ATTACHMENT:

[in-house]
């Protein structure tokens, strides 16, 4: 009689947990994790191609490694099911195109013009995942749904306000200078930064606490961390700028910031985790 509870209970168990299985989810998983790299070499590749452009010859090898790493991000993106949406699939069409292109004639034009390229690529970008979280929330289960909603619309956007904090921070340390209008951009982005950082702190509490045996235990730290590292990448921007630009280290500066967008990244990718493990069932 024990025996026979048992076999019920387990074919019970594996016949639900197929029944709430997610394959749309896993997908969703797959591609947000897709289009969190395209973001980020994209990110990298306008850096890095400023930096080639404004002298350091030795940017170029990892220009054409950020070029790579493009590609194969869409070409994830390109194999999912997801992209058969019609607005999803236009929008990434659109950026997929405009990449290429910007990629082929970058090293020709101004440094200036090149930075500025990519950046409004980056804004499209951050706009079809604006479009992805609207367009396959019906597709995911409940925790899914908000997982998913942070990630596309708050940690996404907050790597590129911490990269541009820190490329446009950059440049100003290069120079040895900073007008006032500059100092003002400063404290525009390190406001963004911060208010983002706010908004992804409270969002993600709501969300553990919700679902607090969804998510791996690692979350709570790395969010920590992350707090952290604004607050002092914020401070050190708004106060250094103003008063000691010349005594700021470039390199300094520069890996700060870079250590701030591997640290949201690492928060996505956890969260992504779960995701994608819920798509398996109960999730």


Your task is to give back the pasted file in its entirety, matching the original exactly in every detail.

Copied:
[in-house]
């Protein structure tokens, strides 16, 4: 009689947990994790191609490694099911195109013009995942749904306000200078930064606490961390700028910031985790 509870209970168990299985989810998983790299070499590749452009010859090898790493991000993106949406699939069409292109004639034009390229690529970008979280929330289960909603619309956007904090921070340390209008951009982005950082702190509490045996235990730290590292990448921007630009280290500066967008990244990718493990069932 024990025996026979048992076999019920387990074919019970594996016949639900197929029944709430997610394959749309896993997908969703797959591609947000897709289009969190395209973001980020994209990110990298306008850096890095400023930096080639404004002298350091030795940017170029990892220009054409950020070029790579493009590609194969869409070409994830390109194999999912997801992209058969019609607005999803236009929008990434659109950026997929405009990449290429910007990629082929970058090293020709101004440094200036090149930075500025990519950046409004980056804004499209951050706009079809604006479009992805609207367009396959019906597709995911409940925790899914908000997982998913942070990630596309708050940690996404907050790597590129911490990269541009820190490329446009950059440049100003290069120079040895900073007008006032500059100092003002400063404290525009390190406001963004911060208010983002706010908004992804409270969002993600709501969300553990919700679902607090969804998510791996690692979350709570790395969010920590992350707090952290604004607050002092914020401070050190708004106060250094103003008063000691010349005594700021470039390199300094520069890996700060870079250590701030591997640290949201690492928060996505956890969260992504779960995701994608819920798509398996109960999730």